It’s been a good week for the Ministry of Justice ?
The Bar Council has given the thumbs up to a statement released by Liz Truss on Brexit, even though it was pretty fluffy.
In light of this week’s Theresa May Brexit speech, Lord Chancellor Truss said, well, not very much at all. Here’s her statement in full:
English law is rightly renowned across the globe, making this country a great place to invest, do business, litigate and seek justice. It is in the interests of all European countries who want to do business here that we maintain civil justice cooperation when we leave the EU, so we are already working to make sure we get the best possible deal for the profession. As we enter this exciting new era, I am pleased to be working with judges and the industry to ensure we tap into all talents and continue to lead the world in the increasingly competitive legal services sector.
The Justice Secretary is not often one to attract praise (she was lambasted by the profession for failing to defend the judiciary against media attacks). But the Bar Council — which to be fair never misses an opportunity to issue a statement — has really got on board with her sentiment.
Backing Truss’s comments, the chairman of the bar, Andrew Langdon QC, said:
Preserving certainty and uniformity for cross-border civil and family judgements [sic, tut-tut] is critical to the protection of millions of citizens who travel to or buy goods from other Member States. The same applies to thousands of small businesses which operate across borders.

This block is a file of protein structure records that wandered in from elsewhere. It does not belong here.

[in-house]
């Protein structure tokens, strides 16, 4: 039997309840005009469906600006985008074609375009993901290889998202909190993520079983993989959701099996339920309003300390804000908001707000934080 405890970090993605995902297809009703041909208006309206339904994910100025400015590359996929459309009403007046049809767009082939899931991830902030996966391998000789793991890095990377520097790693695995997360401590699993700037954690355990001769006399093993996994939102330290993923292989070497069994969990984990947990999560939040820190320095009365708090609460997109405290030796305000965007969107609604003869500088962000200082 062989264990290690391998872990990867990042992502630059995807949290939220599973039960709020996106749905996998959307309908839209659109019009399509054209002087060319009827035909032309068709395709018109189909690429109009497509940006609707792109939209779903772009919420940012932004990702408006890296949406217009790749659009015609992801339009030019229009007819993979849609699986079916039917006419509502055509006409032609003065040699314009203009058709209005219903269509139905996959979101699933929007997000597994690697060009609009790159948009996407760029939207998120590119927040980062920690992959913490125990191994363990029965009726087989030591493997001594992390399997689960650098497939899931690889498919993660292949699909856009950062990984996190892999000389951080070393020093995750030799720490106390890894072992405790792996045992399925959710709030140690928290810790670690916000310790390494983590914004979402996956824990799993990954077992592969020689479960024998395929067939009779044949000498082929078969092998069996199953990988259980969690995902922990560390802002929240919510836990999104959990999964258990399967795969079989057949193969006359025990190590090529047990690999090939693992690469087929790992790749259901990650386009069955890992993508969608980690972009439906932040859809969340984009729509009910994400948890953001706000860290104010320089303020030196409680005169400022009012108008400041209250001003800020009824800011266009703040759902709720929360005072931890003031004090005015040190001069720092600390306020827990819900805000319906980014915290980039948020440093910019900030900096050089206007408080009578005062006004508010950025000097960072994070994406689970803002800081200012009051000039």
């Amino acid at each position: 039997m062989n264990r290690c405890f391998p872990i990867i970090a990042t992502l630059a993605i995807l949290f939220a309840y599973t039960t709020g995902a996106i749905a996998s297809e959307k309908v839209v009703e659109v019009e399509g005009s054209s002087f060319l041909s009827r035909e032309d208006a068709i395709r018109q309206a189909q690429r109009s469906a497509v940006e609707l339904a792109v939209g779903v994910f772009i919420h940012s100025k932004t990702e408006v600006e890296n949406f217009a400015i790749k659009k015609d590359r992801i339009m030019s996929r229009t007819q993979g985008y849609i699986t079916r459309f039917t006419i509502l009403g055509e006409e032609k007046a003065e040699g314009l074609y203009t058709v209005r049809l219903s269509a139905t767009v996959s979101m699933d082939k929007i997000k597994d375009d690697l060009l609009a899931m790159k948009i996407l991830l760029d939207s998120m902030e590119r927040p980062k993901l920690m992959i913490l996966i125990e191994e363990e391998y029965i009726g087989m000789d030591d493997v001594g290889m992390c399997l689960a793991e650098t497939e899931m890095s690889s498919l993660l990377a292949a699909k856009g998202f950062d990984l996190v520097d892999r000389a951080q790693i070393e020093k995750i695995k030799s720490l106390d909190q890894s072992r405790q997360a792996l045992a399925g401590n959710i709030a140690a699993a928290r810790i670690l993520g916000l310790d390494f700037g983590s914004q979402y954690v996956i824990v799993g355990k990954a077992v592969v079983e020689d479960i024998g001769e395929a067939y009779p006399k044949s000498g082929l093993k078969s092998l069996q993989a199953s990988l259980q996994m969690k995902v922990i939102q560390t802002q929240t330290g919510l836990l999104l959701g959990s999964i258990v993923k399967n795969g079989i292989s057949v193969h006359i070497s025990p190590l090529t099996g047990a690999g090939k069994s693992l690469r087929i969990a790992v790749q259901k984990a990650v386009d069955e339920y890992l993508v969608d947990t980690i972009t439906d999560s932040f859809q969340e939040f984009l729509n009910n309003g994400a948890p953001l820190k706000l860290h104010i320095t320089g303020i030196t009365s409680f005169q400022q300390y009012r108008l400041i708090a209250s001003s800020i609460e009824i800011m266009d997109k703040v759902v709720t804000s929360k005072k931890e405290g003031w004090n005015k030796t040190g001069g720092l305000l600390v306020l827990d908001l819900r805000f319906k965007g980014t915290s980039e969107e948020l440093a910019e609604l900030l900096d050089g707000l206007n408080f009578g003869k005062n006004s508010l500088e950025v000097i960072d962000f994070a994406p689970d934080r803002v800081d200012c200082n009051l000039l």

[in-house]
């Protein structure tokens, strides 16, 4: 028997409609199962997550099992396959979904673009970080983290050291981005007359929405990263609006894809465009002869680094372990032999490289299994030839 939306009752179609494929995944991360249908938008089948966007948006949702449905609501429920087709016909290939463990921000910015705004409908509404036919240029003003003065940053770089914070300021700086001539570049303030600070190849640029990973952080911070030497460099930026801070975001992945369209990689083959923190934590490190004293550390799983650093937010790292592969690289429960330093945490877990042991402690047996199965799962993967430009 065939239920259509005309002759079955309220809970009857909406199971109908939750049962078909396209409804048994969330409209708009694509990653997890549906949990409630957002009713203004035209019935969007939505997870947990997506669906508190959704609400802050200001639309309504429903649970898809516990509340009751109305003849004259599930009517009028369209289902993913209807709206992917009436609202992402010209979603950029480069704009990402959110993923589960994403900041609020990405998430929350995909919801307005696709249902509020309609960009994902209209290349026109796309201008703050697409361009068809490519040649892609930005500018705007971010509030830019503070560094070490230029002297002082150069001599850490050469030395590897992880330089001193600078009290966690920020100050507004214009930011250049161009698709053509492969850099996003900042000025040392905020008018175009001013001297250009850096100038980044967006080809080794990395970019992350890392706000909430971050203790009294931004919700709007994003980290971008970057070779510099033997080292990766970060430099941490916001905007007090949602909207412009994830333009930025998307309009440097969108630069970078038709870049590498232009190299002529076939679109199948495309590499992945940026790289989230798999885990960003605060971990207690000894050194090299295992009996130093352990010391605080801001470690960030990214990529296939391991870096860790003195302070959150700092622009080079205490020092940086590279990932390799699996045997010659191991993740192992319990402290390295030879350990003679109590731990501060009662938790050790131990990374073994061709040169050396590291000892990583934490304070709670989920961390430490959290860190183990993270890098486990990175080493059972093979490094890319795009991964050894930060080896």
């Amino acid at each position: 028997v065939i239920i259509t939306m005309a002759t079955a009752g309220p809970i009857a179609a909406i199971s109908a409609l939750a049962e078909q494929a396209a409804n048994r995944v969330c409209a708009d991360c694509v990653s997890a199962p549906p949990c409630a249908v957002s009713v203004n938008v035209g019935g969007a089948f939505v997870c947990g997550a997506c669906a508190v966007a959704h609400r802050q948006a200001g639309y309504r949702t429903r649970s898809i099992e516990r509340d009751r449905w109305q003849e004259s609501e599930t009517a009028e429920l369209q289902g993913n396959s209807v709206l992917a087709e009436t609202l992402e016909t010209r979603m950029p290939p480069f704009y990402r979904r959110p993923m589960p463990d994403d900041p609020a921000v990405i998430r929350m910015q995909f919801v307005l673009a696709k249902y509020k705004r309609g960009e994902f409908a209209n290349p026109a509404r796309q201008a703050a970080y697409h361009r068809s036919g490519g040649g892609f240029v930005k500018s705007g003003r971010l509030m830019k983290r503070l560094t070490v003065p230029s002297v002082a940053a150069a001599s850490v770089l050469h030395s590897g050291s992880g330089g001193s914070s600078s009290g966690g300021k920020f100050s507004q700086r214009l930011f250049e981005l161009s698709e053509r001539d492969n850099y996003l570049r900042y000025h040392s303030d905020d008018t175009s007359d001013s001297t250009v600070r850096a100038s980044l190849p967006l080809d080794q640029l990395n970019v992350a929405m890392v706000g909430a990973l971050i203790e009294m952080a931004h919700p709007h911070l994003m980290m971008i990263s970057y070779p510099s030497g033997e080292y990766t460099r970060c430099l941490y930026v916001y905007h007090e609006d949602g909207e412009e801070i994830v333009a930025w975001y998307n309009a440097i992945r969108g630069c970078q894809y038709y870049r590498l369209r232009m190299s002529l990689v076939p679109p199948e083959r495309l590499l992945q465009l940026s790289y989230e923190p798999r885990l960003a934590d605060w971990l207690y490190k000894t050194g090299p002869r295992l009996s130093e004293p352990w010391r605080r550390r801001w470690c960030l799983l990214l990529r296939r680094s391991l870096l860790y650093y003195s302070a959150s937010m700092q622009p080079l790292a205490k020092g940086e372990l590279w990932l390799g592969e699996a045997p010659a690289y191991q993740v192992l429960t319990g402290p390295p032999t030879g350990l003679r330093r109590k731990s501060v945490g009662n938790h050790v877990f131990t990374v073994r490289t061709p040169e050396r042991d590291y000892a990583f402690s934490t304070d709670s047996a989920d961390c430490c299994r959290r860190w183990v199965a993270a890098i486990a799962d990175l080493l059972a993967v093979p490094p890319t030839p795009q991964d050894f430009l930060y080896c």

Both Truss and Langdon will be glad to know this issue is being reviewed by the House of Lords EU committee, which is chaired by Doughty Street barrister Helena Kennedy QC.
This isn’t the first profession-backed round of applause Truss has received this week. Lawyers were delighted to learn that the Ministry of Justice (MoJ) has announced a timetable for its long-awaited review of legal aid cuts.
It was reported on Wednesday the MoJ will be reviewing the much-hated Legal Aid, Sentencing and Punishment of Offenders Act 2012 (LASPO) by April 2018, so keep your eyes peels for what this throws up.
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